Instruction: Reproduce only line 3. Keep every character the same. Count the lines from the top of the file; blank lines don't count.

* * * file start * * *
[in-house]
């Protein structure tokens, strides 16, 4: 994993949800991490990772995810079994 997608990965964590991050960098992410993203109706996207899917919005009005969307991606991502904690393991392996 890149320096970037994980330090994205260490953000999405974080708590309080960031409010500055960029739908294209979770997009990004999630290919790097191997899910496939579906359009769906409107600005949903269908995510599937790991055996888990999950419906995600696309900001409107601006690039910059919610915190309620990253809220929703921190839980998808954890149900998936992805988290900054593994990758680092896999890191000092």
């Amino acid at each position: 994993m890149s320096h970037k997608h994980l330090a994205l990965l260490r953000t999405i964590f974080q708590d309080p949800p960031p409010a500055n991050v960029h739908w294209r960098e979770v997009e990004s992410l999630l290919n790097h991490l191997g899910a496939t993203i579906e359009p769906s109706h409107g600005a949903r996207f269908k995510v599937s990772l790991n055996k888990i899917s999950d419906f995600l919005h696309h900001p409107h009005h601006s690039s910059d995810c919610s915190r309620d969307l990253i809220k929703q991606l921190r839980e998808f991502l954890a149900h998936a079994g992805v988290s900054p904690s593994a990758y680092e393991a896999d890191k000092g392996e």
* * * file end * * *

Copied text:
């Amino acid at each position: 994993m890149s320096h970037k997608h994980l330090a994205l990965l260490r953000t999405i964590f974080q708590d309080p949800p960031p409010a500055n991050v960029h739908w294209r960098e979770v997009e990004s992410l999630l290919n790097h991490l191997g899910a496939t993203i579906e359009p769906s109706h409107g600005a949903r996207f269908k995510v599937s990772l790991n055996k888990i899917s999950d419906f995600l919005h696309h900001p409107h009005h601006s690039s910059d995810c919610s915190r309620d969307l990253i809220k929703q991606l921190r839980e998808f991502l954890a149900h998936a079994g992805v988290s900054p904690s593994a990758y680092e393991a896999d890191k000092g392996e």